Missouri's reimbursement system is unique within bordering states. Neither Illinois nor Kansas participate in any sort of reimbursement plan. Kansas DOC Communications Director Jeremy Barclay, upon hearing of the Missouri plan, even referred to it as "kind of generous of the State of Missouri," saying that his state prefers to keep such matters "to the lowest possible government entity."
Iowa does reimburse counties for inmates at $50 per day, though it does so less frequently and only for certain offenses. Iowa's total reimbursements to all counties last fiscal year was just over $1 million.
The State of Missouri is currently at its apex in regards to prisoner housing, Covington said. "Busting at the seams," is the term he used. Because of this, the DOC is sending certain prison inmates back down to the county jails, or letting them out on probation or parole.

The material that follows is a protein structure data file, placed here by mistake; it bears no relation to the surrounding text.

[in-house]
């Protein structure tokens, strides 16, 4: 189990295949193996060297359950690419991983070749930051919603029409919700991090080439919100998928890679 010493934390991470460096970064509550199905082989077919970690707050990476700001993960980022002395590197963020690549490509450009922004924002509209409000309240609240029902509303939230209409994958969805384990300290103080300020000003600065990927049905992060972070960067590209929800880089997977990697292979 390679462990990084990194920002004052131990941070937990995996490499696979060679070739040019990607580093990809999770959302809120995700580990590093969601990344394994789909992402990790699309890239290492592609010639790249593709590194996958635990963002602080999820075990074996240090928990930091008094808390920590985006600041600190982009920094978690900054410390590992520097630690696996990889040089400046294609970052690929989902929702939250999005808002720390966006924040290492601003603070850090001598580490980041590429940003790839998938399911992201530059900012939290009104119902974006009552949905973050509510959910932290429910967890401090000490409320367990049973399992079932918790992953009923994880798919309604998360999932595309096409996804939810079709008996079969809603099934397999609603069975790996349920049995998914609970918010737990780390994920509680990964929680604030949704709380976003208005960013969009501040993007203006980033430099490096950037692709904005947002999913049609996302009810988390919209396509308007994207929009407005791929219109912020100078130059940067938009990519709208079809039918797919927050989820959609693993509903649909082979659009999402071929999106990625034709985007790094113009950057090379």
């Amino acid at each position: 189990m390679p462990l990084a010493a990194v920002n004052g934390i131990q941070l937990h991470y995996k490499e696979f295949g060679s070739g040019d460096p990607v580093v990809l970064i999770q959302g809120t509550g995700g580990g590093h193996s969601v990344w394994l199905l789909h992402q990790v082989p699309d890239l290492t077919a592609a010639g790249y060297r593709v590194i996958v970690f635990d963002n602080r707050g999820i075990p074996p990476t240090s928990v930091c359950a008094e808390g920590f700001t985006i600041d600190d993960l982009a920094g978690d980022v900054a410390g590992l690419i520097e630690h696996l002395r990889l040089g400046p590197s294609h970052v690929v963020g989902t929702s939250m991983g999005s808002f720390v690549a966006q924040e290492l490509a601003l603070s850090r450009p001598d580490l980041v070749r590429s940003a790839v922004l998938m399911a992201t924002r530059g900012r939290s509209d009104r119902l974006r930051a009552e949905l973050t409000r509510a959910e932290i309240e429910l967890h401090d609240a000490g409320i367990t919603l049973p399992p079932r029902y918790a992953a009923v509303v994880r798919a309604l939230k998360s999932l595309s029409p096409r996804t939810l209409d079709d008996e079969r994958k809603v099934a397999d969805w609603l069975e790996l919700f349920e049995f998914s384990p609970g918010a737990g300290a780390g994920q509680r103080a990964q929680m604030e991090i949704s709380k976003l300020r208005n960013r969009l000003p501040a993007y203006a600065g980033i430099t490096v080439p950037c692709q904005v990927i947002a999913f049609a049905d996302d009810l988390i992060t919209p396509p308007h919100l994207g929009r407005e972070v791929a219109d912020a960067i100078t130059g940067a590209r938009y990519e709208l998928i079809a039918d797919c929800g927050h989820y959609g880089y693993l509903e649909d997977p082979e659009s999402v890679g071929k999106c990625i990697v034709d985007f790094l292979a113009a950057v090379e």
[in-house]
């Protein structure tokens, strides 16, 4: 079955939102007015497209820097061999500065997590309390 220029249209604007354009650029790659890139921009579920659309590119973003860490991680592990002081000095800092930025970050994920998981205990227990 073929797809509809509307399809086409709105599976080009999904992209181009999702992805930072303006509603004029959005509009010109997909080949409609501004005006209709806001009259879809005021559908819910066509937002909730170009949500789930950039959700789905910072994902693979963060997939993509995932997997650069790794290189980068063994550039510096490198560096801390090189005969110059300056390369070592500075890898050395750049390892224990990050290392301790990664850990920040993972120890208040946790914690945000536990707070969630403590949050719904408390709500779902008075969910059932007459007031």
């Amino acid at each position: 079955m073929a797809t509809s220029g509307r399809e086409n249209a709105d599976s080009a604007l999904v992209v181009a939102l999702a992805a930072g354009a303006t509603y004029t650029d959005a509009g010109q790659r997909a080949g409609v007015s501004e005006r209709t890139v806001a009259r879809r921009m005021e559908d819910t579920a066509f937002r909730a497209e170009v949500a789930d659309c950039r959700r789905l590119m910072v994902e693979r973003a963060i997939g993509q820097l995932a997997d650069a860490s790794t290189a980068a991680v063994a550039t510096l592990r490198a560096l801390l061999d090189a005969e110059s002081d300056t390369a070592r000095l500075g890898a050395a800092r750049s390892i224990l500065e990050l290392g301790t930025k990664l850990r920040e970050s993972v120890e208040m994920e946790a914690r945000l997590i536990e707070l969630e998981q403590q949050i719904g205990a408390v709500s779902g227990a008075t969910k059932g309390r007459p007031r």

"Any offender delivered to and received by the Department of Corrections is taken into the department's custody," Owen said, in response.
When asked his opinion on why the state government has not stepped up to the plate in order to rectify the monetary situation, Covington said he thinks "it's a matter of legislators not realizing the magnitude of the problem."
"It is a black hole that [counties] just pour money into," he said.
Danner-Horton said that the issue of state reimbursement is one that has been an issue for quite some time.
"That's always a major issue," Danner-Horton said. "Every year we go to the state legislature and lobby to try to get them to increase that because it's not enough. The other issue is that we don't get it on every single one of those days, because they have to be sent on to state corrections before we get paid. They're state prisoners, yet we're getting stuck with the cost of it."